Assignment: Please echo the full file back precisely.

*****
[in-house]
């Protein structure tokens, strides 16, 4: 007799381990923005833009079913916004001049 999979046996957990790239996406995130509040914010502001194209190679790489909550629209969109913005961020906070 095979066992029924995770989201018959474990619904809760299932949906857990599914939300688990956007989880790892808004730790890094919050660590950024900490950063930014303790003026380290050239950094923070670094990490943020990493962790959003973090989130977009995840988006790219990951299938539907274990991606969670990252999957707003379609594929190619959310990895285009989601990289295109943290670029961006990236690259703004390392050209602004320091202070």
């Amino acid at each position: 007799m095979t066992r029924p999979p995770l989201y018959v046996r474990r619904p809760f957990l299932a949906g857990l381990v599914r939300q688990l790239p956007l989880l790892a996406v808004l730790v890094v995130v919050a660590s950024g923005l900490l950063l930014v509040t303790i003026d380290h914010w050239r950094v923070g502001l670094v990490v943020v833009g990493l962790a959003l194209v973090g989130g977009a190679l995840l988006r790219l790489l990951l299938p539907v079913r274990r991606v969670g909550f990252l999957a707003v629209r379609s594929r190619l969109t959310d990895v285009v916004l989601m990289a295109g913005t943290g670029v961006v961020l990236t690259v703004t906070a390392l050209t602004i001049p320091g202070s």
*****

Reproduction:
[in-house]
């Protein structure tokens, strides 16, 4: 007799381990923005833009079913916004001049 999979046996957990790239996406995130509040914010502001194209190679790489909550629209969109913005961020906070 095979066992029924995770989201018959474990619904809760299932949906857990599914939300688990956007989880790892808004730790890094919050660590950024900490950063930014303790003026380290050239950094923070670094990490943020990493962790959003973090989130977009995840988006790219990951299938539907274990991606969670990252999957707003379609594929190619959310990895285009989601990289295109943290670029961006990236690259703004390392050209602004320091202070």
């Amino acid at each position: 007799m095979t066992r029924p999979p995770l989201y018959v046996r474990r619904p809760f957990l299932a949906g857990l381990v599914r939300q688990l790239p956007l989880l790892a996406v808004l730790v890094v995130v919050a660590s950024g923005l900490l950063l930014v509040t303790i003026d380290h914010w050239r950094v923070g502001l670094v990490v943020v833009g990493l962790a959003l194209v973090g989130g977009a190679l995840l988006r790219l790489l990951l299938p539907v079913r274990r991606v969670g909550f990252l999957a707003v629209r379609s594929r190619l969109t959310d990895v285009v916004l989601m990289a295109g913005t943290g670029v961006v961020l990236t690259v703004t906070a390392l050209t602004i001049p320091g202070s």